A working definition of the Chinese term ‘wuwei’ (nonaction, doing nothing)
The teachings of Laozi says the Dao cannot be named or spoken, that it is the mother of all things, mysterious (Sources:79-80) and can only be known through a inexplicable intuition (Sources:78). This connection to the Dao enables a "sage" to respond "spontaneously, harmoniously and adapt to any situation that arises" (Sources:263). To achieve this subtle "intuition" of the Dao or the Way, Laozi uses the term "wuwei" that is "doing nothing" as a means to an end that resolves distinctions and separateness and guides one back to simplicity and alignment with the Dao. (Sources:79). Laozi's concept "wuwei" is a specific approach or instruction of governing for the "ruling classes". This sounds paradoxical in that by "doing nothing" a worthy ruler can acquire an empire (Sources:90), an outcome that implies he has done something. It is through this paradox that the definition of "wuwei" takes shape and form.
What does Laozi mean by "doing nothing"? In the Daodejing, Laozi teaches us that our "doings", that is our pursuits and ambitions lead one to conflict and blinds us from the Way. For example, if there is pride, people will compete. If we value luxurious items, people will envy, covet and steal (Sources:80). Therefore, the sage who detaches himself from his desires, motives, rewards, punishments, and empties his mind of all distinctions and precedents, becomes content and tranquil. He sets a moral example by which the people correct themselves. By doing nothing the sage king brings order to the empire. (Sources:81, 87). This concept of neutrality, of no intentional action is the heart of governing by wuwei.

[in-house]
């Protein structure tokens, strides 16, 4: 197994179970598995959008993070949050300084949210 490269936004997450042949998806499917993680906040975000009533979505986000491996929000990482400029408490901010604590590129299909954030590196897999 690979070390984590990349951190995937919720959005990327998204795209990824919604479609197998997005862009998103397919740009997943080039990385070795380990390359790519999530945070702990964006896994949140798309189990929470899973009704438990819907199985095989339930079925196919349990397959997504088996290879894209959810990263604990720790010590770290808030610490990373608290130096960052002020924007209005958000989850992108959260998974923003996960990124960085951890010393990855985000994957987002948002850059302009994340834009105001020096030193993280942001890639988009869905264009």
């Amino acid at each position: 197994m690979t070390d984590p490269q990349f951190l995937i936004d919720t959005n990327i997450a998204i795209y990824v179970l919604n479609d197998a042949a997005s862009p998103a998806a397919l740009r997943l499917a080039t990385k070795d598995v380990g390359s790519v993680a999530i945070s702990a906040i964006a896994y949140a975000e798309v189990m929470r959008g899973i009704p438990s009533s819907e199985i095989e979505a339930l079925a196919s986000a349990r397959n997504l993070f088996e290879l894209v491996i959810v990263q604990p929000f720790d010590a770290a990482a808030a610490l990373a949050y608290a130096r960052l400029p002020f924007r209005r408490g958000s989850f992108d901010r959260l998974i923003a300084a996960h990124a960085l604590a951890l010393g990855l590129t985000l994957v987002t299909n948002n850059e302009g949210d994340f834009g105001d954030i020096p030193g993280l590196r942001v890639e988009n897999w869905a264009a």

How does one establish an effective and just government by doing nothing? A sage king is like the eye of the hurricane, he is indifferent to the strife around him. He is calm and his attachments are diminished. He clears his mind of thoughts and prejudices and achieves tranquility so that he may respond, in accordance to the Way, intuitively and adapt to any situation that may arise (Sources:256). In this state, the sage king sees all things clearly. He understands their position and relationship to one another. The sage king does not intervene directly in state affairs. (Sources:261). His position is like the mind in the body. He does not obstruct his governing officials, just as the mind does not interfere directly with the functioning of the body's organs, allowing them to fulfill their proper duties (Sources:258). The leader leads and the follower follows. If the leader follows he ceases being a leader. Therefore the sage king does not take action. He listens while others speak. He reflects while administrators propose. He observes while his ministers act in accordance to their duties (Sources:269). Hence the sage king acts without effort (wuwei). Both leader and follower are complementary and content and the state is governed by one who does no governing (Sources:387-388).
To summarize, the concept of doing nothing (wuwei) does not mean sitting idle and saying nothing (Sources:388), otherwise each thing will follow its own desires and ambitions leading to chaos. The principle of "no action" for the ruler is two fold, "in stillness a sage, in motion a king" (Sources:263), meaning the sage ruler is quiet and clear of all knowledge, prejudices, desires and ambitions. He is neutral. He is indifferent to his own ego. In this extreme meditative state, the sage ruler can intuitively recognize the Dao pattern and what response is required. He employs his administrators and officials to initiate the required action. The sage king delegates everything and does nothing. This is how a sage ruler attains the principle of wuwei and acquires an empire.
Theodore de Bary, Wm, and Irene Bloom
1999 Sources of Chinese Tradition, vol. 1: From Earliest Times to 1600. 2nd Ed. Columbia University Press.